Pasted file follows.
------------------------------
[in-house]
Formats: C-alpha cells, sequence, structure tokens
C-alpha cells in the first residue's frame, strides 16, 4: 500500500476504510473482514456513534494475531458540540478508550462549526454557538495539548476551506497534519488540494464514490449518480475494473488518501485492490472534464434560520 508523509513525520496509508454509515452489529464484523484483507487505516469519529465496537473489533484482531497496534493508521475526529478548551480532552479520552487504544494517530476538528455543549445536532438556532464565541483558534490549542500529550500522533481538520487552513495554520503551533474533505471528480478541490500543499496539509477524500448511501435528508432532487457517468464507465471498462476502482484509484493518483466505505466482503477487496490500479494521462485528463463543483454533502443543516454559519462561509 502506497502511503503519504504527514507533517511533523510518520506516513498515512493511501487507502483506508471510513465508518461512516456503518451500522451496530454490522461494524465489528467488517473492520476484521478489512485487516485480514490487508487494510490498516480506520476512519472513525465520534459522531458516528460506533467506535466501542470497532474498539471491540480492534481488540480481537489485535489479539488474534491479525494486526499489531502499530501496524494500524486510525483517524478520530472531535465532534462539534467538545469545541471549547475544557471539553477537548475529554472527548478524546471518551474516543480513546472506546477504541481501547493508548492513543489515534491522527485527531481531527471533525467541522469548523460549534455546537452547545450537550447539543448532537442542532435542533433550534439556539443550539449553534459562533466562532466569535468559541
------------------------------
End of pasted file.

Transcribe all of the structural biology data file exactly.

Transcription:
[in-house]
Formats: C-alpha cells, sequence, structure tokens
C-alpha cells in the first residue's frame, strides 16, 4: 500500500476504510473482514456513534494475531458540540478508550462549526454557538495539548476551506497534519488540494464514490449518480475494473488518501485492490472534464434560520 508523509513525520496509508454509515452489529464484523484483507487505516469519529465496537473489533484482531497496534493508521475526529478548551480532552479520552487504544494517530476538528455543549445536532438556532464565541483558534490549542500529550500522533481538520487552513495554520503551533474533505471528480478541490500543499496539509477524500448511501435528508432532487457517468464507465471498462476502482484509484493518483466505505466482503477487496490500479494521462485528463463543483454533502443543516454559519462561509 502506497502511503503519504504527514507533517511533523510518520506516513498515512493511501487507502483506508471510513465508518461512516456503518451500522451496530454490522461494524465489528467488517473492520476484521478489512485487516485480514490487508487494510490498516480506520476512519472513525465520534459522531458516528460506533467506535466501542470497532474498539471491540480492534481488540480481537489485535489479539488474534491479525494486526499489531502499530501496524494500524486510525483517524478520530472531535465532534462539534467538545469545541471549547475544557471539553477537548475529554472527548478524546471518551474516543480513546472506546477504541481501547493508548492513543489515534491522527485527531481531527471533525467541522469548523460549534455546537452547545450537550447539543448532537442542532435542533433550534439556539443550539449553534459562533466562532466569535468559541